Topic Overview

Stretch marks

Stretch marks (striae gravidarum) are lines on the skin that may
appear late in pregnancy. They look like slightly indented pink, red, dark, or
white streaks, depending on your skin color. Stretch marks are most common on
the belly, but they can also develop on the breasts and thighs.

The cause of stretch marks is not well understood. They have been
linked to increasing pregnancy hormones and stretching of the tissue under the
skin. Heredity is thought to play a role in the development of stretch marks;
if your mother had them, you are likely to have them as well. Weight gain
during pregnancy does not seem to play a role in the development of stretch
marks. Some women who gain little weight during pregnancy develop stretch

Creams or oils (such as vitamin E oil) or other treatments have not
been shown to prevent stretch marks. They do, however, help with skin dryness
and may reduce itching.

Although stretch marks never go away, they fade to a lighter color,
becoming less obvious after pregnancy.

Itchy skin

Dry, stretching skin tends to be itchy. Your growing belly is
likely to be the most itchy part of your body as your pregnancy progresses. To
manage itchy skin, avoid hot showers and baths. After bathing, pat excess water off your skin
and apply moisturizer before it has fully dried. Applying moisturizer that
you keep in the refrigerator may further reduce itching. Try eliminating drying
soaps, skin products with alcohol, and heavily chlorinated water from your
daily routine. These may contribute to skin dryness. If you live in a dry
climate, use a humidifier at home. For a severe, persistent itch, contact your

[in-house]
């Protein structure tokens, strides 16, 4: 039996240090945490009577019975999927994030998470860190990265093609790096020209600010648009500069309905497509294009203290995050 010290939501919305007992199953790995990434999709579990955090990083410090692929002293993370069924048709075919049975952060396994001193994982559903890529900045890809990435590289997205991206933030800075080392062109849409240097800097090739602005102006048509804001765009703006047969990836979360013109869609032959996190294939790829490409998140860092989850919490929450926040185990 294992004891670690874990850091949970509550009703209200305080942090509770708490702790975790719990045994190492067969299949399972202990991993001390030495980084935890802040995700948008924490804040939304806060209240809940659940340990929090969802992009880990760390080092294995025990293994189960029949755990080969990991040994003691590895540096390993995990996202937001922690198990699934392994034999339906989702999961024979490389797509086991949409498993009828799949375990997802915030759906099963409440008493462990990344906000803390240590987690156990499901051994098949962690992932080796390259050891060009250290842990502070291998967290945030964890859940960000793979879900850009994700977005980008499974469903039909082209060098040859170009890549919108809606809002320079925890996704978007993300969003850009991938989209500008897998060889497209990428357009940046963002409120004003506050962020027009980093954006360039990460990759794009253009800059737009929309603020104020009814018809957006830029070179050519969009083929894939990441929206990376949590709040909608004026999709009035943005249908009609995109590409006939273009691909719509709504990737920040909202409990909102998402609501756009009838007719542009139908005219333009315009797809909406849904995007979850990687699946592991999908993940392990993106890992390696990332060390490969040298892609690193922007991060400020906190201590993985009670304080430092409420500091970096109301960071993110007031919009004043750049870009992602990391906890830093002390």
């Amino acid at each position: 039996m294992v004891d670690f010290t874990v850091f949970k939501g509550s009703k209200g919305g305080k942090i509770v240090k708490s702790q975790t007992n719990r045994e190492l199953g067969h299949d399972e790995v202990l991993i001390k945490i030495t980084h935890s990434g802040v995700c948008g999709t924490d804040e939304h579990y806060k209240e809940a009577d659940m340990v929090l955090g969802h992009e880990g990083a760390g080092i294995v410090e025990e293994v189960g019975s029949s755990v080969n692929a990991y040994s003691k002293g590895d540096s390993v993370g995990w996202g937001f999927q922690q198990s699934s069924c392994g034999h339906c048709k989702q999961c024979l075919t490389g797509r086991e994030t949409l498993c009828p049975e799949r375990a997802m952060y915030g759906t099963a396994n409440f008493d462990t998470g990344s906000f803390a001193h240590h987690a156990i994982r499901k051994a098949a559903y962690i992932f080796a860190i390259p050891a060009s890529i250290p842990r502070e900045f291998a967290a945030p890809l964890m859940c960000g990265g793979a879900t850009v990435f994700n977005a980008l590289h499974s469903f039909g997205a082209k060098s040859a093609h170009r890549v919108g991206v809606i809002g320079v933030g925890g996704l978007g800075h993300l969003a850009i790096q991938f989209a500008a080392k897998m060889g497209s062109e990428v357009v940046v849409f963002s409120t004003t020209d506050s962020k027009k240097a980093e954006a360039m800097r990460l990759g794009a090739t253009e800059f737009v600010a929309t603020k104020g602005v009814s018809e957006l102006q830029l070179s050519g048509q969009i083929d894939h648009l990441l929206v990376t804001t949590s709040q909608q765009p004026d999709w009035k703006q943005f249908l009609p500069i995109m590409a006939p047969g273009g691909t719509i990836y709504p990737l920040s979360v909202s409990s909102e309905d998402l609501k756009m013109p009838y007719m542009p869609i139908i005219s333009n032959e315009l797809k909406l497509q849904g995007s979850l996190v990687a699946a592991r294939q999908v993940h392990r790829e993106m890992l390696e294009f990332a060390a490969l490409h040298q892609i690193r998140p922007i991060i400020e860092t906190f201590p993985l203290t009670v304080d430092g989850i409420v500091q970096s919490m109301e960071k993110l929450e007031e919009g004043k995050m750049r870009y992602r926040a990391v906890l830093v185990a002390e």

health professional.

Other skin changes during pregnancy

  • The
    areola, or area around your nipples, may darken in the
    second trimester of pregnancy.
  • A dark line on the skin between
    your navel and your pubic area (linea nigra) may appear. Linea nigra fades
    after pregnancy.
  • Dark patches may develop on your face. This is
    known as the “mask of pregnancy,” or chloasma, and it usually fades after

These skin pigment changes are not totally understood. It is
thought that high levels of pregnancy hormones cause the pigment-producing
cells in the skin (melanocytes) to make more
pigment.footnote 1 To help keep these skin changes from being
too obvious, use sunscreen and avoid sun exposure.

Some women
develop redness on the palms of the hands (palmar erythema) during
pregnancy. Sometimes the red areas are also
itchy. Palmar erythema is thought to be caused by increased levels of estrogen
during pregnancy. The problem is not serious and usually disappears shortly
after delivery.

Tiny, red elevated areas (vascular spiders, or angiomas) on the face,
neck, chest, and arms affect some women
during pregnancy. Like palmar erythema, angiomas are
not serious and usually go away after pregnancy.

Other normal skin changes that occur during pregnancy include blotchy
skin and acne. Acne may either increase or clear up during pregnancy.

Some women develop a red, raised rash that itches. This is called pruritic urticarial papules and plaques of pregnancy (PUPPP). It most often occurs in a first pregnancy. The rash may first appear on stretch marks on the stomach. Then it may spread to the thighs, rear end (buttocks), and arms. PUPPP is not a serious condition and does not cause problems for your baby. But it can be very upsetting for you. Controlling your symptoms is the main focus of treatment.

PUPPP usually goes away on its own shortly after your baby’s birth. The condition is usually treated with anti-itch creams. If the itching is very bad, you may be given corticosteroid pills.

Related Information



  1. Cunningham FG, et al. (2010). Maternal physiology. In Williams Obstetrics, 23rd ed., pp. 107-135. New York: McGraw-Hill.


ByHealthwise Staff
Primary Medical Reviewer Sarah Marshall, MD – Family Medicine
Adam Husney, MD – Family Medicine
Elizabeth T. Russo, MD – Internal Medicine
Kathleen Romito, MD – Family Medicine
Specialist Medical Reviewer Kirtly Jones, MD – Obstetrics and Gynecology

Current as ofMarch 16, 2017